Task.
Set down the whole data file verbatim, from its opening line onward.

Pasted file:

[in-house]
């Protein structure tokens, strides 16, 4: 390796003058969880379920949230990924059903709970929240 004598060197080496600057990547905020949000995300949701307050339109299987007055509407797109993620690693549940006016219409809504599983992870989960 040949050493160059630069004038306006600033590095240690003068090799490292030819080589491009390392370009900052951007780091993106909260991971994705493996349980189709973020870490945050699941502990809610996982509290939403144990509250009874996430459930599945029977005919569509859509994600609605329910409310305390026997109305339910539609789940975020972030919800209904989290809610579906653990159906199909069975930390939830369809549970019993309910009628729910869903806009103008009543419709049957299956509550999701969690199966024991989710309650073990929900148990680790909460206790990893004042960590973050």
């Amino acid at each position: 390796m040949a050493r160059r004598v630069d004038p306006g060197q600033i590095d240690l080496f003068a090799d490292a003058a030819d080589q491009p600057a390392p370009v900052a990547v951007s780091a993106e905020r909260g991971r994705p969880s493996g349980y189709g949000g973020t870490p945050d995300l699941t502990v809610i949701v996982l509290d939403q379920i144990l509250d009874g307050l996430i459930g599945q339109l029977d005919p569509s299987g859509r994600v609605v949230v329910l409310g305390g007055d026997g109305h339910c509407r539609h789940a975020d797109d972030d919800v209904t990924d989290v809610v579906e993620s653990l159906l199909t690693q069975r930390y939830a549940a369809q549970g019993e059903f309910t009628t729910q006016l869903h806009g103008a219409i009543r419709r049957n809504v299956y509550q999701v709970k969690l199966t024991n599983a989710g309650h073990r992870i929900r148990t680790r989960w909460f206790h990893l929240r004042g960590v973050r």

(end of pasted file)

[in-house]
């Protein structure tokens, strides 16, 4: 390796003058969880379920949230990924059903709970929240 004598060197080496600057990547905020949000995300949701307050339109299987007055509407797109993620690693549940006016219409809504599983992870989960 040949050493160059630069004038306006600033590095240690003068090799490292030819080589491009390392370009900052951007780091993106909260991971994705493996349980189709973020870490945050699941502990809610996982509290939403144990509250009874996430459930599945029977005919569509859509994600609605329910409310305390026997109305339910539609789940975020972030919800209904989290809610579906653990159906199909069975930390939830369809549970019993309910009628729910869903806009103008009543419709049957299956509550999701969690199966024991989710309650073990929900148990680790909460206790990893004042960590973050």
């Amino acid at each position: 390796m040949a050493r160059r004598v630069d004038p306006g060197q600033i590095d240690l080496f003068a090799d490292a003058a030819d080589q491009p600057a390392p370009v900052a990547v951007s780091a993106e905020r909260g991971r994705p969880s493996g349980y189709g949000g973020t870490p945050d995300l699941t502990v809610i949701v996982l509290d939403q379920i144990l509250d009874g307050l996430i459930g599945q339109l029977d005919p569509s299987g859509r994600v609605v949230v329910l409310g305390g007055d026997g109305h339910c509407r539609h789940a975020d797109d972030d919800v209904t990924d989290v809610v579906e993620s653990l159906l199909t690693q069975r930390y939830a549940a369809q549970g019993e059903f309910t009628t729910q006016l869903h806009g103008a219409i009543r419709r049957n809504v299956y509550q999701v709970k969690l199966t024991n599983a989710g309650h073990r992870i929900r148990t680790r989960w909460f206790h990893l929240r004042g960590v973050r």